…Measure the liquid and allow 1 pound of organic sugar for every 2 cups of liquid……Place the apple liquid, sugar and another tablespoon of lavender buds in a preserving pan and stir over low heat until the sugar has dissolved. …Turn up the heat and bring mixture to a rolling boil. Cook until setting point is reached, then pot in small jars.

    I usually finish off the top of the jar with a wax seal before adding a lid…or fabric cover.


MIDSUMMER TASKS…any newly planted trees and shrubs that have not yet had time to develop a deep root system should be watched carefully for signs of stress. Water deeply, about an inch, once a week and keep well mulched.

For ROSES, continue to provide extra water during prolonged periods of hot, dry, windy weather; always give them enough to saturate the entireroot zone…a minimum of 1” per week.

For PERENNIALS, cut back to encourage more blooms, top dress with compost and water deeply…1” per week, typically.  Watering is especially important at this time of year if you’re pulling weeds or spent annuals from around existing plants…this simple task can be deadly for plants and is  responsible for allowing hot dry air into the soil and root zone of plants…this can eventually kill a plant. So remember to water well after weeding or pull weeds only after a rainfall.

     NOTE: Find saffron crocus bulbs to plant by late this month.Check with Kristin at Brent & Becky’s Bulbs

GRASS ROOTS…With an older mower…if it’s hot and dry, remove the bag from the mower and allow the cut grass to act as a moisture-retaining mulch…OR, if you have a new style lawnmower with a mulching blade, you’re already doing this.

 Staying Cool…A hot dry wind is blowing and moving in the tops of the trees while I’m trying to water my potager…as I move the hose to the back yard I find the guineas and little keats, too, frolicking under the sprinkler by the watermelon vines. Who said they were stupid?

 The summer garden, or my potager, is bountifully productive in July…it is utopia for natural predators and beneficial insects…windfalls are left for the birds while flowers attract bees. I dug in goodly amounts of my homemade compost to increase fertility, a process made easier by my large three-bay compost bin at the end of the garden. Kitchen waste, weeds, grass clippings, wood ash and debris from the potager and perennial garden beds are composted along with surplus leaves from the comfrey that I grow to make liquid plant feed…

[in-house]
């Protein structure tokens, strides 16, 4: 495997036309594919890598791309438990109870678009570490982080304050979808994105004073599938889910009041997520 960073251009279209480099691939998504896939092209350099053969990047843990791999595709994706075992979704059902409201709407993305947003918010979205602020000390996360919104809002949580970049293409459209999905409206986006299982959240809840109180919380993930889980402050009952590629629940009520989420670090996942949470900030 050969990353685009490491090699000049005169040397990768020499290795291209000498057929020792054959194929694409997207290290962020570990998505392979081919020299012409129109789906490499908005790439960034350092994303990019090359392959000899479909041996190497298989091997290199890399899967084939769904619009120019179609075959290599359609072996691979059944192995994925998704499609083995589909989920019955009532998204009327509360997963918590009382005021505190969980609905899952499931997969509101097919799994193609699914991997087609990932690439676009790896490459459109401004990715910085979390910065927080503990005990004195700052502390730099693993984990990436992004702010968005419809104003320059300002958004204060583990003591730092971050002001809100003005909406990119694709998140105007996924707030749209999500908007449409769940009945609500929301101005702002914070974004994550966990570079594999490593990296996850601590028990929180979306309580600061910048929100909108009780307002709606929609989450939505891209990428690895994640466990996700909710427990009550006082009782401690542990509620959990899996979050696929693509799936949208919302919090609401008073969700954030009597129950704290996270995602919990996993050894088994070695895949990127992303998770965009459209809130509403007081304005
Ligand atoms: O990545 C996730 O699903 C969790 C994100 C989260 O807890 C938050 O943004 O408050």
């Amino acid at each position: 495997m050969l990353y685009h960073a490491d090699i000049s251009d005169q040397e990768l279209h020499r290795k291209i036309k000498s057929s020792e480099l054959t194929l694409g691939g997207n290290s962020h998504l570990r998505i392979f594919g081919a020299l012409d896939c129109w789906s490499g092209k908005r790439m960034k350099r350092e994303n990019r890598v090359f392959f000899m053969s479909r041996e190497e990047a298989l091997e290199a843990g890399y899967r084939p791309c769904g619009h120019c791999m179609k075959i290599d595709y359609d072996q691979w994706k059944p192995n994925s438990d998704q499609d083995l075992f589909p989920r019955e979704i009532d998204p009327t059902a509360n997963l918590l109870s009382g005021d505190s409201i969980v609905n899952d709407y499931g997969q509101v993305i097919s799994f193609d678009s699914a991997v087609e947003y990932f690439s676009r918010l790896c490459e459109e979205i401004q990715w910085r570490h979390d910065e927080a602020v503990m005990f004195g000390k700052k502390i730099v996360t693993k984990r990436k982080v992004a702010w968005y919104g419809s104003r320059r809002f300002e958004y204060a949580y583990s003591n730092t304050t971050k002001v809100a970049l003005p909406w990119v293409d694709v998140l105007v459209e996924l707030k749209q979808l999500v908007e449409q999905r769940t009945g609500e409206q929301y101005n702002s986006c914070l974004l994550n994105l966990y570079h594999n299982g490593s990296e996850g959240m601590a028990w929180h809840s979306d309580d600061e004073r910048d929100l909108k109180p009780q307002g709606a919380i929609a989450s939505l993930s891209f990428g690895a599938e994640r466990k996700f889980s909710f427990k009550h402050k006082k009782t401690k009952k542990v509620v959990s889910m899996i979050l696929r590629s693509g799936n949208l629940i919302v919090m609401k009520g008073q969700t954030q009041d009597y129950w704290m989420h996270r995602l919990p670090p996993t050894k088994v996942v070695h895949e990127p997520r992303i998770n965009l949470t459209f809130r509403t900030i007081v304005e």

There is no more succulent vision for me than vine-ripening tomatoes…from huge juicy heirlooms to cherry sweet 100 globes to yellow pear. No garden is too small to grow tomatoes, and there is no such thing as too much. Not only are they decorative, they can be trained to grow in a vertical space or a container of choice. Even large hanging baskets can be used: certain tomatoes will produce a crop happily in a big iron basket…they just need consistent watering and feeding.

Tumbling tomatoes droop and sprawl…for color, pest control and better flavor…I mix French marigolds and spicy globe basil into the basket…and, the hanging basket can be moved anywhere there is sun. But the best part…biting into a sun-warmed, fresh picked tomato wrapped in basil leaves.

 KNOW IT, GROW IT…Figs…give in to their temptation…voluptuous and sweet with velvety soft skin… and within, pink to scarlet fruit. Fresh from the tree, a perfectly ripe warm fig is a sumptuous treat.They flourish in the Mediterranean where they often grow wild.

While in Provence, I actually saw fig trees growing out of cracks in old stone walls. Ancient tradition permitted travelers to refresh themselves with a fig or two from any tree they passed.

Sun is essential for ripening figs. They also need well drained, organic, ‘not too rich’ soil, and tight growing conditions. In fact, if the roots are not constricted or confined in some way, leaf and branch will flourish at the expense of fruit, so treat them harshly when planting.

I planted a fig tree in my front yard in a spot that gets sun till about 3:00 pm and is then shaded by a big pine. I added just a bit of compost and then surrounded the roots with medium sized rough rocks before backfilling the hole. It got watered somewhat consistently the first year when rain was sporadic and then seldom the following year and now gets by on what nature provides.  Figs are also suitable for planting in containers to grow around the porch or patio. Remember not to use too big a container…their roots prefer to be constricted.

 Perfect fresh figs are such a divine treat and so beautiful, it seems a pity to cook or dry them…I use the blemished or very ripe fruits for those recipes. I love figs fresh from the tree, or served on a blue glass plate with a delicate creamy mound of goat cheese mixed with chopped walnuts, a drizzle of honey and orange zest!

Anyone blessed with a crop of homegrown figs might choose to make fig and lavender jam, a fig tart, or fig focaccia with bacon, mozzarella and mint…all deliciously seductive.

The only trouble with figs is the pesky habit of their little seeds that get stuck between the teeth.


TRUMPETS OF SUMMER…Lilies, with their elegantly flared and scented blooms, play a lovely part in the summer garden. Spring has bulb stars, but when other plants are wilting in the heat, flamboyant lilies step onto the garden stage performing with great talent. They offer a delightful fragrance, strong color and a bountiful harvest of blooms for cutting.

Lilies are among the oldest garden plants having been cultivated for over 3500 years. They were grown and used by ancient civilizations for food, medicine, cosmetics and religious ceremonies. Lilies are classified according to their geographical and horticultural origins and their flower forms…There are hybrids and Asiatics and Orientals and Species and more than I can keep up with.

Most people are familiar with the ‘lily white’ Easter lily grown and sold by the thousands each spring…and then sadly left neglected on the porch or at the cemetery to dry up and die in its plastic foil wrapped pot.